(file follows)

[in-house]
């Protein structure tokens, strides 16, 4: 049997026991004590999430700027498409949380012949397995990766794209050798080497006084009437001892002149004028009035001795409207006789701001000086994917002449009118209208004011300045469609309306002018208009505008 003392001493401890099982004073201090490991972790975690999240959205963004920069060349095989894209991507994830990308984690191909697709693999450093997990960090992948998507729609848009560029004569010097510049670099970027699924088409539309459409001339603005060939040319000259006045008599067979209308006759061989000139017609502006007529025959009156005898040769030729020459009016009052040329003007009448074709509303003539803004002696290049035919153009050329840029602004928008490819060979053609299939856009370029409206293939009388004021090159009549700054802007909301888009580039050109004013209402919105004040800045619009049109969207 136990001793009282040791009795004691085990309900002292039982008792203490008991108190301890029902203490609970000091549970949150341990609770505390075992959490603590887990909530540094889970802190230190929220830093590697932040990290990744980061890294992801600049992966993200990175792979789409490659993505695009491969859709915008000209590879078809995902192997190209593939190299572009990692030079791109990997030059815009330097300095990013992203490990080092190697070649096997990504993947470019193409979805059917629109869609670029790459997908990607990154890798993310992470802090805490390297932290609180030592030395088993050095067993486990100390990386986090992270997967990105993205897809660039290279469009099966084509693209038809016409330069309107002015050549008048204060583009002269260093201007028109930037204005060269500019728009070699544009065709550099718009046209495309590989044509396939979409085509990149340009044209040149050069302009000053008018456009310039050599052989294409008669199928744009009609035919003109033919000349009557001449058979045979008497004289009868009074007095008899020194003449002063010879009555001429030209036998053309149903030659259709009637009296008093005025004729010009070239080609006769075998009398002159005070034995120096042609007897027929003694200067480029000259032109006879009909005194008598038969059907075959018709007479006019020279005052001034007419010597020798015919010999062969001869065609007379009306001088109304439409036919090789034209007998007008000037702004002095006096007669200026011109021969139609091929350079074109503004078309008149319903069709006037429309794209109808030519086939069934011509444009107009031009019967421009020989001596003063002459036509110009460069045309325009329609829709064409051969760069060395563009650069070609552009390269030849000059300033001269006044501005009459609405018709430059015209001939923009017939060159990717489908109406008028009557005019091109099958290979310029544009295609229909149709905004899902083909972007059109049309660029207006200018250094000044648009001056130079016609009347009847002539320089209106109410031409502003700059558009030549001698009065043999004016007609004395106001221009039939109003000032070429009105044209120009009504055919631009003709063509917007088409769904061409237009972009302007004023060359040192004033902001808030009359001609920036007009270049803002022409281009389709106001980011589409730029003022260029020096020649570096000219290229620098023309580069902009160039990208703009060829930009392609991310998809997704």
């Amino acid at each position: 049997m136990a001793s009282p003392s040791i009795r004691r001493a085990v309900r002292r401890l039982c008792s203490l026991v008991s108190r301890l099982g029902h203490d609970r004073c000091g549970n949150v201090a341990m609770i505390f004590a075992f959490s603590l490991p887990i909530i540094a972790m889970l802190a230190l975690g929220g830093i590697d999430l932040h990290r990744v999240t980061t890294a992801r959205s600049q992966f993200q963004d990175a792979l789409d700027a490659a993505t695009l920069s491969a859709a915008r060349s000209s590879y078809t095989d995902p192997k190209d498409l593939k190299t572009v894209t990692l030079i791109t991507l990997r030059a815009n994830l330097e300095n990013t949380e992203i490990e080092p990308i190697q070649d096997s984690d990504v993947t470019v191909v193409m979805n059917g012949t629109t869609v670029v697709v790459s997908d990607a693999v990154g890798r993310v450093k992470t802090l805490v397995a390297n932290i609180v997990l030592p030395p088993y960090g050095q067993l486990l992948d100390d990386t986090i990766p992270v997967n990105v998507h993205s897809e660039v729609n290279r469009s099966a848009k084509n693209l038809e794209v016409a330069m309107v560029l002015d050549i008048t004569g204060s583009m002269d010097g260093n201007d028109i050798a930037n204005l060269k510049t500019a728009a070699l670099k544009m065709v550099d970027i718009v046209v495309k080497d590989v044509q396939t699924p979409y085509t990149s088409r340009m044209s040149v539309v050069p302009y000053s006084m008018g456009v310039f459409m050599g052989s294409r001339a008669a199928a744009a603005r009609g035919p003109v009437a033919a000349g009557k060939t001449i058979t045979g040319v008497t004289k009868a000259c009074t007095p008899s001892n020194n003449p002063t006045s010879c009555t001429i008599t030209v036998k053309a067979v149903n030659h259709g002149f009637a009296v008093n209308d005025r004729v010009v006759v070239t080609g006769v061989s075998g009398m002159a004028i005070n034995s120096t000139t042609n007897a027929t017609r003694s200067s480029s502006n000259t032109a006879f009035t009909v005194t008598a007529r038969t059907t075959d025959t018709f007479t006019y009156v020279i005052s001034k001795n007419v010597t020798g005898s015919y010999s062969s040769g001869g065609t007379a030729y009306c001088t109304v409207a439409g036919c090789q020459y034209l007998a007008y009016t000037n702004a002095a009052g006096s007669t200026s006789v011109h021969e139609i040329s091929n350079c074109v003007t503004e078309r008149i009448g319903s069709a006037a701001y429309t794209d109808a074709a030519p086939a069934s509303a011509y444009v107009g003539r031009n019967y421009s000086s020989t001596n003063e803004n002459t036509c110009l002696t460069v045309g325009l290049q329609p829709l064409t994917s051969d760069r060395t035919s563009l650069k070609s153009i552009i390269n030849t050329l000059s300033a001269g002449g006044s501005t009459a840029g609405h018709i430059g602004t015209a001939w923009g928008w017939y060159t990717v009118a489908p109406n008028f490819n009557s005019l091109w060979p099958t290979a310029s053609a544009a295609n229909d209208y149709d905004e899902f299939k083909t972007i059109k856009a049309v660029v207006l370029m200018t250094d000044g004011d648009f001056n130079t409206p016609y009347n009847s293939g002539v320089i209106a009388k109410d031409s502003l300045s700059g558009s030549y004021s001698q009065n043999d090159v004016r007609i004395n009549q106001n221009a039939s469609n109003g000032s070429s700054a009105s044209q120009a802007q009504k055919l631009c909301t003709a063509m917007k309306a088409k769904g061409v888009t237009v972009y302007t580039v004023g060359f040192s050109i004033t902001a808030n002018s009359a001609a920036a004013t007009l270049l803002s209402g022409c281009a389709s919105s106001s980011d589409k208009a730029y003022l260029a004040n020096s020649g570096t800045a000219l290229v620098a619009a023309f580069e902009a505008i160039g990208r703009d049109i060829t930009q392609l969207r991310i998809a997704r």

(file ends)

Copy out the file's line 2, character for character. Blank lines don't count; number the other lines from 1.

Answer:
């Protein structure tokens, strides 16, 4: 049997026991004590999430700027498409949380012949397995990766794209050798080497006084009437001892002149004028009035001795409207006789701001000086994917002449009118209208004011300045469609309306002018208009505008 003392001493401890099982004073201090490991972790975690999240959205963004920069060349095989894209991507994830990308984690191909697709693999450093997990960090992948998507729609848009560029004569010097510049670099970027699924088409539309459409001339603005060939040319000259006045008599067979209308006759061989000139017609502006007529025959009156005898040769030729020459009016009052040329003007009448074709509303003539803004002696290049035919153009050329840029602004928008490819060979053609299939856009370029409206293939009388004021090159009549700054802007909301888009580039050109004013209402919105004040800045619009049109969207 136990001793009282040791009795004691085990309900002292039982008792203490008991108190301890029902203490609970000091549970949150341990609770505390075992959490603590887990909530540094889970802190230190929220830093590697932040990290990744980061890294992801600049992966993200990175792979789409490659993505695009491969859709915008000209590879078809995902192997190209593939190299572009990692030079791109990997030059815009330097300095990013992203490990080092190697070649096997990504993947470019193409979805059917629109869609670029790459997908990607990154890798993310992470802090805490390297932290609180030592030395088993050095067993486990100390990386986090992270997967990105993205897809660039290279469009099966084509693209038809016409330069309107002015050549008048204060583009002269260093201007028109930037204005060269500019728009070699544009065709550099718009046209495309590989044509396939979409085509990149340009044209040149050069302009000053008018456009310039050599052989294409008669199928744009009609035919003109033919000349009557001449058979045979008497004289009868009074007095008899020194003449002063010879009555001429030209036998053309149903030659259709009637009296008093005025004729010009070239080609006769075998009398002159005070034995120096042609007897027929003694200067480029000259032109006879009909005194008598038969059907075959018709007479006019020279005052001034007419010597020798015919010999062969001869065609007379009306001088109304439409036919090789034209007998007008000037702004002095006096007669200026011109021969139609091929350079074109503004078309008149319903069709006037429309794209109808030519086939069934011509444009107009031009019967421009020989001596003063002459036509110009460069045309325009329609829709064409051969760069060395563009650069070609552009390269030849000059300033001269006044501005009459609405018709430059015209001939923009017939060159990717489908109406008028009557005019091109099958290979310029544009295609229909149709905004899902083909972007059109049309660029207006200018250094000044648009001056130079016609009347009847002539320089209106109410031409502003700059558009030549001698009065043999004016007609004395106001221009039939109003000032070429009105044209120009009504055919631009003709063509917007088409769904061409237009972009302007004023060359040192004033902001808030009359001609920036007009270049803002022409281009389709106001980011589409730029003022260029020096020649570096000219290229620098023309580069902009160039990208703009060829930009392609991310998809997704």